Ford Windstar Wheelchair Vans Interior Handicap Driving Features

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The Ford Windstar and Freestar were top-selling minivans until the manufacturer opted to discontinue the lines in favor of focusing on the crossover market. Many of the minivans are still in use as wheelchair vans, thanks to a number of interior driving features.

Getting into a Windstar or Freestar

The first thing one needs to think about when modifying a Ford for use as a wheelchair van is the ability of the disabled driver to effectively utilize the vehicle’s doors. These mass-market minivans weren’t built with disabled drivers in mind, and working the heavy doors can be a problem for many.

That problem can be overcome with the installation of automatic sliding doors (for side entry configuration). When partnered with a remote entry system, the disabled driver can open and close the vehicle’s doors with the tap of a single button, improving access and convenience tremendously.

Once the matter of the doors is resolved, the wheelchair van owner needs to think about the other modifications that can improve access. One popular adaptation involves the installation of an auto kneel system. These allow the Windstar or Freestar to dip closer to ground level when at rest, reducing the slope of the ramp to create an easier, safer process.

Another interior adjustment involves lowering the floor of the minivans. This increases the amount of interior vertical clearance, which is absolutely essential in order to provide comfortable, safe access. Wheelchair users have a higher profile than those who sit in the stock seating and additional headroom is a priority.

Windstar and Freestar Seating

The Windstar and Freestar were built with the average family in mind. As such, they combine front passenger and driver seats with center row seating and a rear bench. Most wheelchair van users will find it necessary to make adjustments to that seating pattern for the sake of overall accessibility.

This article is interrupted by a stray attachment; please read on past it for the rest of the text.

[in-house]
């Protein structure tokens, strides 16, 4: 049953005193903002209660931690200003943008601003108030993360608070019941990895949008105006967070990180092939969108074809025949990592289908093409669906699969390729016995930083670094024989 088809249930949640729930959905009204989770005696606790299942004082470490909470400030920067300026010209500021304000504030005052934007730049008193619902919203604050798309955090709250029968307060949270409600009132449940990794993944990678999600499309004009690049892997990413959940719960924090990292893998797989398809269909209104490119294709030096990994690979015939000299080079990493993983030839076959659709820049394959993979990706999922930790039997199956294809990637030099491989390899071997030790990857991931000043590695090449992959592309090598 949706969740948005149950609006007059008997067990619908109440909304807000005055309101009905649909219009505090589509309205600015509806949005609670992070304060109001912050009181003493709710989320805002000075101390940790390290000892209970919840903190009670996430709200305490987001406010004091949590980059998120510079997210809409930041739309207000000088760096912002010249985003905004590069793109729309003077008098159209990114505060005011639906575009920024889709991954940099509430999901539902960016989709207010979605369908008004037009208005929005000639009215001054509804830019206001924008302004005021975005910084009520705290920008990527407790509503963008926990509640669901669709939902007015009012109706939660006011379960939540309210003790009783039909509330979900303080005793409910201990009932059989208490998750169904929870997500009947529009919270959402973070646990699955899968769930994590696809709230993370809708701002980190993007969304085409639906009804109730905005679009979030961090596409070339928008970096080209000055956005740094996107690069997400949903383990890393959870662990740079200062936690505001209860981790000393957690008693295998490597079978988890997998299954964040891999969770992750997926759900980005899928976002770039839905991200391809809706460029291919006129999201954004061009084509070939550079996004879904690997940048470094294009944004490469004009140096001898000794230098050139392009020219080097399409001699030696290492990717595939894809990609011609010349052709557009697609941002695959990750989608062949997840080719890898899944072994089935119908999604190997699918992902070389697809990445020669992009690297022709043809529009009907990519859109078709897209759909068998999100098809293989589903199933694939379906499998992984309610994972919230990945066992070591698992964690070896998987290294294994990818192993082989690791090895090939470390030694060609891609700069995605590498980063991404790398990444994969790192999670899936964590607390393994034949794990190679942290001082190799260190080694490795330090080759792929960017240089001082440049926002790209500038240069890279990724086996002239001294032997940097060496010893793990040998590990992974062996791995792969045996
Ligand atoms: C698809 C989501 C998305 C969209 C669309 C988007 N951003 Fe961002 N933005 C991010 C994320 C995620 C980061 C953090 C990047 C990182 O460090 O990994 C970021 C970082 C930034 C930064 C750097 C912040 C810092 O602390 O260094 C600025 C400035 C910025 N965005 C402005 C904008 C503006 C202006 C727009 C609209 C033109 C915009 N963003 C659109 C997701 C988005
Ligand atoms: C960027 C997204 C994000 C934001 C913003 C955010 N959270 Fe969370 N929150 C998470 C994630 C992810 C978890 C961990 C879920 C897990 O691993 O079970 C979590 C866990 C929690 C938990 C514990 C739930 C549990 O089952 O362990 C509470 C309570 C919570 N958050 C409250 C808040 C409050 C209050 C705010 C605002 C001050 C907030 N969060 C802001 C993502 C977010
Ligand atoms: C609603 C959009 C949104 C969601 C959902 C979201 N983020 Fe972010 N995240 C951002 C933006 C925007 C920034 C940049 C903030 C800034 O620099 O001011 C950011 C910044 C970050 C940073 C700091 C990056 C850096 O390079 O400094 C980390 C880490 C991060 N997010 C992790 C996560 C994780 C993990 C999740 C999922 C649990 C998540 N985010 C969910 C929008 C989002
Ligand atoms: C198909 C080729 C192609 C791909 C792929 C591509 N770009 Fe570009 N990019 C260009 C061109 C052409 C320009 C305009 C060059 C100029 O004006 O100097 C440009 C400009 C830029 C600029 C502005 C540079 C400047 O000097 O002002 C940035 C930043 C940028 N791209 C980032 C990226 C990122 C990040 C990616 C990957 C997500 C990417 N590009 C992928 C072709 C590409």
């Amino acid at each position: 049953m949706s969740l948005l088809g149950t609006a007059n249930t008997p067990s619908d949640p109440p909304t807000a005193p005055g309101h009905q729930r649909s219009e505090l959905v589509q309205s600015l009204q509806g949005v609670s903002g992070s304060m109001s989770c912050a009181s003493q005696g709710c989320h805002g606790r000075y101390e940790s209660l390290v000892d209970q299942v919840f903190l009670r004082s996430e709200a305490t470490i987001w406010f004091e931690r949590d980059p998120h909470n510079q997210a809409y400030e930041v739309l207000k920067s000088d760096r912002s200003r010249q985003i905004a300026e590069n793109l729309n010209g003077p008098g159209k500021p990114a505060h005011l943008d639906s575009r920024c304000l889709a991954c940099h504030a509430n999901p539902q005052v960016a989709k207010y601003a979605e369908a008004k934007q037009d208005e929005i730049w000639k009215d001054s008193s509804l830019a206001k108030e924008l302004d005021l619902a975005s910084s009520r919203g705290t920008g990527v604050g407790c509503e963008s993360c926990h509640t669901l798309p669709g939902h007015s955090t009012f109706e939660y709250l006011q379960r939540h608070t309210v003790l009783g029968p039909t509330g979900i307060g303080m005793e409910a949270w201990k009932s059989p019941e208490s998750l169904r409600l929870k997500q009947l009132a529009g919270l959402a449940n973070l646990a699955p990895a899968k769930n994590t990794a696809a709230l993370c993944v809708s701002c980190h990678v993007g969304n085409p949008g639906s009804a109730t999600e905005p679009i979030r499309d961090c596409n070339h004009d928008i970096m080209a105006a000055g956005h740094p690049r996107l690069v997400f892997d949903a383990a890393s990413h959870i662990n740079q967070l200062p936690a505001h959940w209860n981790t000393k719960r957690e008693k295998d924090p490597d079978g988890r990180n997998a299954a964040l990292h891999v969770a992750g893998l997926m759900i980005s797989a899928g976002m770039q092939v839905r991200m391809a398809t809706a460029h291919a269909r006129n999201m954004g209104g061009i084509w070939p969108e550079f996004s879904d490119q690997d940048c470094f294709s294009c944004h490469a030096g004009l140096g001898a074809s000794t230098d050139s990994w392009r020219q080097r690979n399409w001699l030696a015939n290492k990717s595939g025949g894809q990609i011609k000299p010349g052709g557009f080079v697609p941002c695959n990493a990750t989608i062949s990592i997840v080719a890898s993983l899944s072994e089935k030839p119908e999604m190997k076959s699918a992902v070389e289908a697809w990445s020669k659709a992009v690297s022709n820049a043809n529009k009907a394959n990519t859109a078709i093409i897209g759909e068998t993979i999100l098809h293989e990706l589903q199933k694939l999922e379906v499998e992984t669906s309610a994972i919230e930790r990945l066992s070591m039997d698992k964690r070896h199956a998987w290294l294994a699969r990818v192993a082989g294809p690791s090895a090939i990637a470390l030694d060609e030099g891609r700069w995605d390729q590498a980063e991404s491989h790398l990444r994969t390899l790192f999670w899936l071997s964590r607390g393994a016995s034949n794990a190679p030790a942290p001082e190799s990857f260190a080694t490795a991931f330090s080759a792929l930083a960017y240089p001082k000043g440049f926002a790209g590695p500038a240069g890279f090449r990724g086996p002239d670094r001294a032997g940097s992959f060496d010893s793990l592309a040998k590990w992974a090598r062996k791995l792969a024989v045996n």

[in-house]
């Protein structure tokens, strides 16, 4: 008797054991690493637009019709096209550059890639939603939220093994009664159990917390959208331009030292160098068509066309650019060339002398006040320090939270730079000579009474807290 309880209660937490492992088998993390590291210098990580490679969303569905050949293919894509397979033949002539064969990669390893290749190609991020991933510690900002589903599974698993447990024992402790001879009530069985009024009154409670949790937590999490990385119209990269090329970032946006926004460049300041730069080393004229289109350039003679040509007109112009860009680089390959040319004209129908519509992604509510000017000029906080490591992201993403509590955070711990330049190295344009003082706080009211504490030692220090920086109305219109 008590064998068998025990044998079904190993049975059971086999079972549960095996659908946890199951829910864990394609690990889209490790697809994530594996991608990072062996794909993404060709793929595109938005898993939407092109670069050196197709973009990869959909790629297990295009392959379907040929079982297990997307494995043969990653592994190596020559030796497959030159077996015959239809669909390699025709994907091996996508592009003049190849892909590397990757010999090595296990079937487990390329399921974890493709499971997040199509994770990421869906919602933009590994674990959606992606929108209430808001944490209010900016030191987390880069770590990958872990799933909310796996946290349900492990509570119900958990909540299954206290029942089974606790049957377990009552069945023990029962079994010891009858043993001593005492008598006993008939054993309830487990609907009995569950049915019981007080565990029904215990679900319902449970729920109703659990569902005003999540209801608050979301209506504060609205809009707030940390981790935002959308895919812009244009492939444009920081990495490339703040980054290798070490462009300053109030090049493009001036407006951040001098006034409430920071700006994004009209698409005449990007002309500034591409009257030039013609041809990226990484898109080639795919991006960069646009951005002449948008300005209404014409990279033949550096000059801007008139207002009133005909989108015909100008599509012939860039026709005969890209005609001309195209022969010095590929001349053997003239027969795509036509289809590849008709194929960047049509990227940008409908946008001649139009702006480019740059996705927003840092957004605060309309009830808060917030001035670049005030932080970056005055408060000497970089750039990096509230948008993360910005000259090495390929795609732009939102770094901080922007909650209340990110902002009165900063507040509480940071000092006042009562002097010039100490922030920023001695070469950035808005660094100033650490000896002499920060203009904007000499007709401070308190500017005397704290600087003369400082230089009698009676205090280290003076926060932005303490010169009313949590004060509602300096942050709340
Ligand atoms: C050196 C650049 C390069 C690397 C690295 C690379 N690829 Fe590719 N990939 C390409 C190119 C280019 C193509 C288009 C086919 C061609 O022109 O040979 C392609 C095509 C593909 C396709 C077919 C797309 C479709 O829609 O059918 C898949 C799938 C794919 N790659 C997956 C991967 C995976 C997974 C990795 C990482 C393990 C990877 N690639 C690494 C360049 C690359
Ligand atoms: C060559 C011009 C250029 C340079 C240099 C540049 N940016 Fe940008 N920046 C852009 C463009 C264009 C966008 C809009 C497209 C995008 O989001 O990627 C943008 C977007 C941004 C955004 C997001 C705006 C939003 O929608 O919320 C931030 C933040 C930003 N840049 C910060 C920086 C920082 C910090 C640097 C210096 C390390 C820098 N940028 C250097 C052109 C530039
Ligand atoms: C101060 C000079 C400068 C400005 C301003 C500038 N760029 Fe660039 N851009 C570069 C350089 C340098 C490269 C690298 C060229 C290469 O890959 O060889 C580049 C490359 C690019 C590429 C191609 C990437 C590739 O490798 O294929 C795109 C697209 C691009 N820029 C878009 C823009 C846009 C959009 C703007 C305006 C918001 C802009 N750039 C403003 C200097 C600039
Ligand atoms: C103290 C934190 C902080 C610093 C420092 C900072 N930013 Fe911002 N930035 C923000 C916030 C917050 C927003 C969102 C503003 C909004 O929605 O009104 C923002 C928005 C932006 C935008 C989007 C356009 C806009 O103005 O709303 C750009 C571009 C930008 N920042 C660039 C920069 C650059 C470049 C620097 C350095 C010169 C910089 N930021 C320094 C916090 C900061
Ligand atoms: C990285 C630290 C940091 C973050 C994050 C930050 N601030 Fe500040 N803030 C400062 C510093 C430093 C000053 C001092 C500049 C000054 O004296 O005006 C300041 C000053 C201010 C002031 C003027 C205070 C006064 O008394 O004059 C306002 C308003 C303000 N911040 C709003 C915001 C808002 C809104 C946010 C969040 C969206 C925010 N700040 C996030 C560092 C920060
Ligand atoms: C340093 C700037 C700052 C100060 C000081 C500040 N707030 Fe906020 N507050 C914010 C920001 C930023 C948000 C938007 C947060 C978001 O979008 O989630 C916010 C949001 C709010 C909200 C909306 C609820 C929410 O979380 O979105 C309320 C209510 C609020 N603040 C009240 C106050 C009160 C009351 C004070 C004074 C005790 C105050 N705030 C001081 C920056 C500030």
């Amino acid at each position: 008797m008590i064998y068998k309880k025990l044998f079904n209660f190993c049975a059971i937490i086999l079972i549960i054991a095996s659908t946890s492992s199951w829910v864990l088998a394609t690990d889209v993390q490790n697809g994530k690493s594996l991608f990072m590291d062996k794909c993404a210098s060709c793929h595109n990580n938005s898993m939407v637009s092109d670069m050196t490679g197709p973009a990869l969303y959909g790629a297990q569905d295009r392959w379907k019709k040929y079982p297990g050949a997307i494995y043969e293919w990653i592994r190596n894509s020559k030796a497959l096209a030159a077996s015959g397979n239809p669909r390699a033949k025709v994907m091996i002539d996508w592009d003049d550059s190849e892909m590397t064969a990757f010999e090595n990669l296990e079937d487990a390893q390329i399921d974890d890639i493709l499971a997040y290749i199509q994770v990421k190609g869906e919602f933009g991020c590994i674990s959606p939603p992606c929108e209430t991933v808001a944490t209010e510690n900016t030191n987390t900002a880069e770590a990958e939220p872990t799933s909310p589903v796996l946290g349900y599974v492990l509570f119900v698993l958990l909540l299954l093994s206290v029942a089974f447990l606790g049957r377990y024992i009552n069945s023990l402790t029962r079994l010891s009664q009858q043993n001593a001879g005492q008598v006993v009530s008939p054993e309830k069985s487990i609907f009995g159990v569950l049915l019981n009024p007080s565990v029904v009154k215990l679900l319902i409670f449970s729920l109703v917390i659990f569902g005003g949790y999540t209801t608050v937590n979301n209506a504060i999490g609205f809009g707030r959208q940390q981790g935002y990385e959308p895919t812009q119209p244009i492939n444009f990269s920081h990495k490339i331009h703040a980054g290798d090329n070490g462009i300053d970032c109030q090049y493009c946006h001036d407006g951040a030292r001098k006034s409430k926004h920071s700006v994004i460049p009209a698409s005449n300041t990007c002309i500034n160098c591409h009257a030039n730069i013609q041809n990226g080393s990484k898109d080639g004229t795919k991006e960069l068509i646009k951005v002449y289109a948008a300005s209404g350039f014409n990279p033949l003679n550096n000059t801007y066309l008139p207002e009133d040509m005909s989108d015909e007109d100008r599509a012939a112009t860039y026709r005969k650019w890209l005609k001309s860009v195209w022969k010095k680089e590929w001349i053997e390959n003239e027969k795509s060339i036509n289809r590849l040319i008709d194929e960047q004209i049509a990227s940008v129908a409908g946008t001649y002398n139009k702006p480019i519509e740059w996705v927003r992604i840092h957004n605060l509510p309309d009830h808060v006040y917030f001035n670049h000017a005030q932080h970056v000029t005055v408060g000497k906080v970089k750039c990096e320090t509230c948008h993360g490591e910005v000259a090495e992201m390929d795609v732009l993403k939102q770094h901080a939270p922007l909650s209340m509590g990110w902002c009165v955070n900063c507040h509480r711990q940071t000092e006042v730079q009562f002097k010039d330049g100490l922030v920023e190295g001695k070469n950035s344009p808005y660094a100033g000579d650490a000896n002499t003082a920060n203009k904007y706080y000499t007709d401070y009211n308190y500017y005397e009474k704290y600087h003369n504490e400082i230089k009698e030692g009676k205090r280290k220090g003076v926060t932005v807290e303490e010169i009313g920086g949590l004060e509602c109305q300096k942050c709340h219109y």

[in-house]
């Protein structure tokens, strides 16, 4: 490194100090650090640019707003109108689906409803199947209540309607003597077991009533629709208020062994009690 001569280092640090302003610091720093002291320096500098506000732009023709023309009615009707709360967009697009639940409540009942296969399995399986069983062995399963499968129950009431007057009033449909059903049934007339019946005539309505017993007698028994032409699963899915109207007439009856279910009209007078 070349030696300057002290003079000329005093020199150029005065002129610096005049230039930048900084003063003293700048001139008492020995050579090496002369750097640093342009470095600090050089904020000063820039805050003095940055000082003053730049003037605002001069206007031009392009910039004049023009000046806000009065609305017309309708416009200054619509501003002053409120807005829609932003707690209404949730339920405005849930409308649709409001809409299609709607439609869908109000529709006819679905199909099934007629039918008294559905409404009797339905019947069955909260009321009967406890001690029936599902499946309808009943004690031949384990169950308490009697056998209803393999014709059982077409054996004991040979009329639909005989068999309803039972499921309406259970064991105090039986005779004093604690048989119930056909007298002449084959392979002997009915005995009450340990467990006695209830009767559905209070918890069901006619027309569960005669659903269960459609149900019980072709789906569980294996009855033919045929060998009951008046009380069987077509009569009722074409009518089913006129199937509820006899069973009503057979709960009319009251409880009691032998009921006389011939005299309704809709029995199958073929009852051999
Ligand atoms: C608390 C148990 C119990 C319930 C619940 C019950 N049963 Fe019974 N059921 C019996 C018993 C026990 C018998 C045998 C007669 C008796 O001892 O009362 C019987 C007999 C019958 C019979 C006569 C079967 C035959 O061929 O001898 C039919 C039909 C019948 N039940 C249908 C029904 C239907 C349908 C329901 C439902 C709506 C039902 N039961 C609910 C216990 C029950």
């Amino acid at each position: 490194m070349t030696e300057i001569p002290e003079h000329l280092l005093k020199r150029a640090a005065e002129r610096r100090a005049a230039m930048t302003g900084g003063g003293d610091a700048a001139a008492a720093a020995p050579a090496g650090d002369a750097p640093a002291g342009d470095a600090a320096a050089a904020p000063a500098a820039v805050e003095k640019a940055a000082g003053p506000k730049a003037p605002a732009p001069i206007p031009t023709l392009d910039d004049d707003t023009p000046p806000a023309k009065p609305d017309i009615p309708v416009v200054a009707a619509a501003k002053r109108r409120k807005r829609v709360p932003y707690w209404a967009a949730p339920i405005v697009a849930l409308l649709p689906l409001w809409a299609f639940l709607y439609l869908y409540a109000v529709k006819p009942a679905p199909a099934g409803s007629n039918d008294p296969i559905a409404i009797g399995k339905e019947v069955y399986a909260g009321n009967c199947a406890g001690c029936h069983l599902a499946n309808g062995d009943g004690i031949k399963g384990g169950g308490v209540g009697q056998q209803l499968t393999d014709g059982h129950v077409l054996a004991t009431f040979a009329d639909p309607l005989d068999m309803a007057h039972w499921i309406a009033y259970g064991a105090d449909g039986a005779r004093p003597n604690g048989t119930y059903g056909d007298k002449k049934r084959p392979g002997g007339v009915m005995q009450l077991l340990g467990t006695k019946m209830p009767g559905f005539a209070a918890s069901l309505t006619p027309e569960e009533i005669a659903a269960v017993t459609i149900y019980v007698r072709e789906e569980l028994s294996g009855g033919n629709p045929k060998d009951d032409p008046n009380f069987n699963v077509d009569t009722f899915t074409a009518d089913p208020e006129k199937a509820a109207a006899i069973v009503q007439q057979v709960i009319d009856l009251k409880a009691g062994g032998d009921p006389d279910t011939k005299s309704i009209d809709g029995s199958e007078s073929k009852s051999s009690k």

The driver seat may be removed completely when a disabled driver wants to operate the vehicle from his or own chair. In situations where others may also drive the van, an easily removable driver seat may provide necessary flexibility.

Wheelchair users who’d prefer to drive from a more traditional driver seat can explore a variety of options. Swivel seats, power seat bases, transfer seats and other options can make it easier to move from one’s wheelchair to the driver’s seat.

The center row of seating may be removed or limited in order to provide necessary space for a wheelchair’s entry and navigation to the driving area. The rear bench seat is sometimes removed when Windstar or Freestar minivans are set up for rear-entry.

Once the wheelchair is within the Windstar or Freestar, it must be safely secured in place. Like most vehicles, these Fords support a variety of options in this regard. These minivans are amenable to the installation of manual tie downs, electric tie downs and docking systems like those made by EZ Lock.

Driving the Ford Windstar or Freestar Wheelchair Van

The last area of interior modification to explore involves the actual vehicle controls. Many handicapped drivers are more than capable of operating a vehicle safely, but only after certain adaptations are in place. Alternative steering options are an example, as are hand controls designed to take the place of the standard brake and accelerator pedals.

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